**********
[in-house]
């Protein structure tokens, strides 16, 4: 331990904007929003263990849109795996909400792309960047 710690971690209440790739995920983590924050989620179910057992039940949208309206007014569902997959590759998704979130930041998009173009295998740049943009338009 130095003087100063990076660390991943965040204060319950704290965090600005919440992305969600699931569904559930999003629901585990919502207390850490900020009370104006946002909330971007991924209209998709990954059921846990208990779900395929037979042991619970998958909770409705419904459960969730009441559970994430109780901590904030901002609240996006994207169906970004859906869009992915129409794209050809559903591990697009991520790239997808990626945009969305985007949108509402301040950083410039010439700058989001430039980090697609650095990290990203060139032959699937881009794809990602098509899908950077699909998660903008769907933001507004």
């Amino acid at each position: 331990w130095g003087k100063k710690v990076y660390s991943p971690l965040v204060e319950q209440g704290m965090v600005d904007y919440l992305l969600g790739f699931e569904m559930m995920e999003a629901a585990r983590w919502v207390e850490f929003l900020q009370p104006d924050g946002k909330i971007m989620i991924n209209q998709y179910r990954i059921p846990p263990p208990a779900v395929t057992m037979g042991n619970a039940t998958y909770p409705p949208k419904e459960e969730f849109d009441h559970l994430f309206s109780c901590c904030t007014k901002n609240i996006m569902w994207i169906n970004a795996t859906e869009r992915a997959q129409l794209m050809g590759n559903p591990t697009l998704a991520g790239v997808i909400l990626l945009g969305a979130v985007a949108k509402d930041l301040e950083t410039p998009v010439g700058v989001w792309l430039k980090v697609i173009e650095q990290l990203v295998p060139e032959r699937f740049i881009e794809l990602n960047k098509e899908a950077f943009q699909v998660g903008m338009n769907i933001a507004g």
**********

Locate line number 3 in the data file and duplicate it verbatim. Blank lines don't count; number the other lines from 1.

């Amino acid at each position: 331990w130095g003087k100063k710690v990076y660390s991943p971690l965040v204060e319950q209440g704290m965090v600005d904007y919440l992305l969600g790739f699931e569904m559930m995920e999003a629901a585990r983590w919502v207390e850490f929003l900020q009370p104006d924050g946002k909330i971007m989620i991924n209209q998709y179910r990954i059921p846990p263990p208990a779900v395929t057992m037979g042991n619970a039940t998958y909770p409705p949208k419904e459960e969730f849109d009441h559970l994430f309206s109780c901590c904030t007014k901002n609240i996006m569902w994207i169906n970004a795996t859906e869009r992915a997959q129409l794209m050809g590759n559903p591990t697009l998704a991520g790239v997808i909400l990626l945009g969305a979130v985007a949108k509402d930041l301040e950083t410039p998009v010439g700058v989001w792309l430039k980090v697609i173009e650095q990290l990203v295998p060139e032959r699937f740049i881009e794809l990602n960047k098509e899908a950077f943009q699909v998660g903008m338009n769907i933001a507004g």